Is this all about the formation of Kurdistan with a port? With Russia gone from Syria and a coup attempt in Turkey, is this coup what our troops in Iraq have been training the Kurds to get ready for? Did WE manufacture this coup attempt so that we could get easier access to Kurdish oil? Did both us AND Erdogan stage it with some unseen benefits going to him? Was Erdogan in on a staged coup to solidify his power AND because it is the only way that the people of Turkey would accept the formation of Kurdistan? Or is it just as it appears, a failed coup? Who the hell knows, but we shall see.

    • Replies: @Junior
  2. Junior [AKA "Jr."] says:

    It is also very suspicious to me that the Kurds did not support this coup or take advantage of the situation especially considering that the more that Turkey turns into a caliphate, the more in danger the Kurds are.

    • Replies: @Talha
    , @matt
    , @Marcus
  3. Talha says:

    Hi JR,

    The reason you likely have that assumption is because of the non-stop propaganda about the Kurds. The Kurds we deal with are the Socialist-Marxist types (PKK, YPG Peshmerga) and they get the most ‘face time’. However, a significant number of Kurds are very traditional (especially in Turkey), which is why they still have a solid birth rate above ethnic Turks. Some are even swayed to join Daesh.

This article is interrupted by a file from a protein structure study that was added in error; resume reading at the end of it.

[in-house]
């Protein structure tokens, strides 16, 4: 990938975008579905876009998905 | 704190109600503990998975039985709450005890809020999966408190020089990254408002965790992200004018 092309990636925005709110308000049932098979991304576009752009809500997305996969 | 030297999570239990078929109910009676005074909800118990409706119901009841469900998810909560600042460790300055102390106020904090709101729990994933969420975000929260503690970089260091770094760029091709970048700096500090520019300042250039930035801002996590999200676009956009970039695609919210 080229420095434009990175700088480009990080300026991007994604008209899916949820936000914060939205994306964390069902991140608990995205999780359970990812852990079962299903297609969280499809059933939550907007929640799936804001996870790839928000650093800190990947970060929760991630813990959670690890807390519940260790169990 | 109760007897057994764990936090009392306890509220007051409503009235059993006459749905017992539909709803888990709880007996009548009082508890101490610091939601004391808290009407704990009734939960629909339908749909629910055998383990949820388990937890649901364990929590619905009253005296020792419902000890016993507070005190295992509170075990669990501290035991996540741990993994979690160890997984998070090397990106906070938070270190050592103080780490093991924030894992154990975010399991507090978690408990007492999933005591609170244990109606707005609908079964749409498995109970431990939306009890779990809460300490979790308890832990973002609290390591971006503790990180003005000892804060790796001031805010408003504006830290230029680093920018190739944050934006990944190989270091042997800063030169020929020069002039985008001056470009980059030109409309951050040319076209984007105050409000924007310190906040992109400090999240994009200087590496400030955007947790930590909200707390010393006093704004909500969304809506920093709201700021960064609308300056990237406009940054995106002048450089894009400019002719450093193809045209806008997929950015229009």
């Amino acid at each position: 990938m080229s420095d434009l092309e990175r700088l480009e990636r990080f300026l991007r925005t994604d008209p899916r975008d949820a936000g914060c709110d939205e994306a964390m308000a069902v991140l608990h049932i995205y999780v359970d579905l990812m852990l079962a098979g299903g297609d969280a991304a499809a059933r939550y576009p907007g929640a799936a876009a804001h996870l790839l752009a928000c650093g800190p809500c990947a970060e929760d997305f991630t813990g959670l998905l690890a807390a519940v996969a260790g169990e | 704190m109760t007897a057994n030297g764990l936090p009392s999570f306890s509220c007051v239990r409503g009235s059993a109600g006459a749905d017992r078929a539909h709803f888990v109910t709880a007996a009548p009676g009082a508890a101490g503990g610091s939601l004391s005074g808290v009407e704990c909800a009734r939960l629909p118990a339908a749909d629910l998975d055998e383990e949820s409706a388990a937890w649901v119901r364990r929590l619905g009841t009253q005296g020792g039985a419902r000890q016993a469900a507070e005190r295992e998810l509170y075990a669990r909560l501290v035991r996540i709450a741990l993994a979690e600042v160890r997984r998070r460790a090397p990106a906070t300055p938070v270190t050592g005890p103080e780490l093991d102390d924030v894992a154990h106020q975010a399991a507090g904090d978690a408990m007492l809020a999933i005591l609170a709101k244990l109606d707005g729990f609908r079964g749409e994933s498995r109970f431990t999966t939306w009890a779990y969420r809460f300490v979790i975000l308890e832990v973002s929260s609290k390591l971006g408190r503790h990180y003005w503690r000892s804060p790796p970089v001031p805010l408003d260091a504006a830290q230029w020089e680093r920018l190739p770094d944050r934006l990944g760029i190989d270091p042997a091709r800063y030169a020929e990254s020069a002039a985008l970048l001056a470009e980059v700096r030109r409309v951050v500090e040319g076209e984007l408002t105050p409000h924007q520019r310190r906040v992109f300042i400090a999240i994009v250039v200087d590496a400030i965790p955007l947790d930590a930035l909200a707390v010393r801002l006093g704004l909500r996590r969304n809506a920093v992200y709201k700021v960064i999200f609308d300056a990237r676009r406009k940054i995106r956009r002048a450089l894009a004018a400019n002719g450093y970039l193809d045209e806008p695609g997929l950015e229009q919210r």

“Although religious Kurds from Turkey generally do not like the PKK/KCK because they are not sufficiently religious and too Marxist for their taste, the PKK/KCK has modified its positions so that they are no longer as hostile to religion.”

    Ethnic Kurds have long supplied some of the top scholars of the Shafi’i school. Google ‘shaykh al-kurdi’ and see what comes up. The late Shaykh Ramadan Bouti (ra) was Kurdish and was the unofficial Grand Mufti of Syria.

    The Kurds fared better under the Ottomans (as a separate but recognized brother millet) than under Turkish ethno-nationalists – so it is no surprise they would want a return to a better time:
    “Confronted with the choice of being annexed at some point by Persia or formally accepting the supremacy of the Ottoman sultan in exchange for a very wide autonomy, the Kurdish leaders opted for this second solution and thus Kurdistan, or more exactly its countless fiefs and principalities entered the Ottoman bosom by the path of diplomacy.”